The acclamation has been a part of the Church’s liturgy since the early part of the fifth century, though it was probably in use from even earlier times. (The Benedictus qui venit… was attached to the acclamation very early, and in future weeks we will look more closely at it.) For example, St Augustine would recognize the Latin text we sing, although the traditional Gregorian plainchant would not have been familiar to him. (What we rightly consider ancient—dating from the 8th century and widespread by the 11th—had not yet been developed in Augustine’s day!)
It is not just the antiquity of the text that ought to inspire us, however. The inclusion of the Sanctus in the Roman canon in the 5th century brought in the idea ‘that by joining the angels in their song we participate in the heavenly liturgy’ (Enrico Mazza, The Eucharistic Prayers of the Roman Rite, p. 48). And this provides an important clue to the means by which we imitate the Lord’s holiness; by participation.
All our Lenten practices—prayer and giving, and giving up—do not work magic on their own. Rather, by them we join ourselves to the Lord’s suffering. It is his passion and death that worked for our salvation, and in his resurrection that we are raised to new life. So in all that we do this Lent, our aim is to make more space for our Lord, so that we can say with the apostle Paul, ‘it is no longer I who live, but he who lives in me.’ When we attend to the presence of God among us and in us, and we participate in him as he dwells in us, holiness will be ours as well.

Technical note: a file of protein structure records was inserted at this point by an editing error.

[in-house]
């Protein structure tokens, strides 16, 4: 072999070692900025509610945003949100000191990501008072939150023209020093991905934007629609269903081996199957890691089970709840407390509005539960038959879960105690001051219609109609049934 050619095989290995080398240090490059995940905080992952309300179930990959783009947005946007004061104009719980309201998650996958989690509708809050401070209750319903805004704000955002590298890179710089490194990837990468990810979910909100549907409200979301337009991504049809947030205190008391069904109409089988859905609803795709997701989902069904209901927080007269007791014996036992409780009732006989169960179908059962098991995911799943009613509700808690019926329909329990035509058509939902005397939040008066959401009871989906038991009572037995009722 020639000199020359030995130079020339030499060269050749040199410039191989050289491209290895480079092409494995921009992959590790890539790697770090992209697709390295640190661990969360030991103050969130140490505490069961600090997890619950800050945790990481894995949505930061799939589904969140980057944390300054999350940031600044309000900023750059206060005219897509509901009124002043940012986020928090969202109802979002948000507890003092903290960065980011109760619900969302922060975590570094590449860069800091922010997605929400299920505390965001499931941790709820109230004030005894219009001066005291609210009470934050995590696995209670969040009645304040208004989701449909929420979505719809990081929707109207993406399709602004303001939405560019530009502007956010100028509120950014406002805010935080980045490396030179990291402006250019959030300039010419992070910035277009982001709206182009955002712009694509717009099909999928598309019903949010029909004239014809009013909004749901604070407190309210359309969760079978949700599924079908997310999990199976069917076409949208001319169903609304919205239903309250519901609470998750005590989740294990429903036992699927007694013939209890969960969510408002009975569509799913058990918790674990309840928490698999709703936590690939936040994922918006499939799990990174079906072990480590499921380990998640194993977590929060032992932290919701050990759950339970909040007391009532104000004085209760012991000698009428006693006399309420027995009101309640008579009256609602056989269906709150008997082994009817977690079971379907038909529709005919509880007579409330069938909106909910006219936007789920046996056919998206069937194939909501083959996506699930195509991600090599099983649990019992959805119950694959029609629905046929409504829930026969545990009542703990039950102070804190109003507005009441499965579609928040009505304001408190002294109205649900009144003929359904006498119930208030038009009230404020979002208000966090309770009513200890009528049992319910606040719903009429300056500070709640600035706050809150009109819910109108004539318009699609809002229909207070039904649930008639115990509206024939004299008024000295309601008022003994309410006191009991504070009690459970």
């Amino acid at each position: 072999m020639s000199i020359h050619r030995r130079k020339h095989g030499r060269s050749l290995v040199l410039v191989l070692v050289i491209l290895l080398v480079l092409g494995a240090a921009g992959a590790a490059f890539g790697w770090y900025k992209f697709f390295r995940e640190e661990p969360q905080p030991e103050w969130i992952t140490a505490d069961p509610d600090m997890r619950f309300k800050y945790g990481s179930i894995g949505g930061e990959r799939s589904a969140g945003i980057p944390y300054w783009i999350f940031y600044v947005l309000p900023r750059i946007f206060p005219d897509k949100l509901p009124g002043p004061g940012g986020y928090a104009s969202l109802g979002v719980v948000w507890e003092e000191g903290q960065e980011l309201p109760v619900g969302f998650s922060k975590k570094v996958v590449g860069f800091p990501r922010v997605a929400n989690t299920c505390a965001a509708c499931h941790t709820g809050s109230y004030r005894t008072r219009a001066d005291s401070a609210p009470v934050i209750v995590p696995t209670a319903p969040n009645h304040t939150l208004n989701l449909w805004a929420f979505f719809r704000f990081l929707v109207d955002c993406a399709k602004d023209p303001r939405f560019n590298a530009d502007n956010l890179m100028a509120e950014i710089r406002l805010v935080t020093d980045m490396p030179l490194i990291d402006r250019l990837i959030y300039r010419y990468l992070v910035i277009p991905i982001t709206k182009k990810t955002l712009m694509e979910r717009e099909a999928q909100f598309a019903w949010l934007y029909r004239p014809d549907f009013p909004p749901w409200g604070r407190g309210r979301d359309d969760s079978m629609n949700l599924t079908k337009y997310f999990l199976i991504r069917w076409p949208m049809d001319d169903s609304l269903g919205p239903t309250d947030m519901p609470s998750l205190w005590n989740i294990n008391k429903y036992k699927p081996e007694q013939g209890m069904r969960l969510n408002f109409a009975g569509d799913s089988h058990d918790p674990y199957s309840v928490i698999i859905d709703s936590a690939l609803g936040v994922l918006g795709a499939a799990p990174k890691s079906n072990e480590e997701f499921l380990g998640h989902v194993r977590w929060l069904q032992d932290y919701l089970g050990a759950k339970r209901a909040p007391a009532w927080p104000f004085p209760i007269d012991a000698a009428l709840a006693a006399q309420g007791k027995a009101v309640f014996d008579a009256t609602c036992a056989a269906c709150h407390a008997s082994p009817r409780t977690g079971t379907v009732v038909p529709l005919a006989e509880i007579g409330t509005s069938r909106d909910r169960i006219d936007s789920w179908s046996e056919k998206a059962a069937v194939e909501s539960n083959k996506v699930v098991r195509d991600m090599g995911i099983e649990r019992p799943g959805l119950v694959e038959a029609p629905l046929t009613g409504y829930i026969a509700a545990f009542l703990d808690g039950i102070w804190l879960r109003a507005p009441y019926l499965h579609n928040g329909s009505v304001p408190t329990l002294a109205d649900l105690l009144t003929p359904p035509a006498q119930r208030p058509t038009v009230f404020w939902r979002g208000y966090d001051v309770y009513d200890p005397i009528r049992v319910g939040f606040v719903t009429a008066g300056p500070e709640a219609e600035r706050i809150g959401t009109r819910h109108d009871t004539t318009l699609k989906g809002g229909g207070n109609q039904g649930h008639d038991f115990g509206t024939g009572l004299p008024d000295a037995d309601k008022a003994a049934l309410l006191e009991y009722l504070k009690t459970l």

Part of a series by Medi Ann Volpe.
This Lent Fast Day, we have an opportunity to come together as a Catholic community to ensure girls living in the world’s poorest countries are free to change their lives by getting an education. CAFOD is working with local expert organisations around the world to bring water to family homes, so girls who used to spend hours collecting it every day, now have time for school, study and to play with their friends.
Fast Days are our opportunity to support that vital work. Collect your Fast Day envelope from church this week, and remember to fast on Lent Fast Day.
And there is very good news: the UK government has promised to match every pound and penny you give this Lent!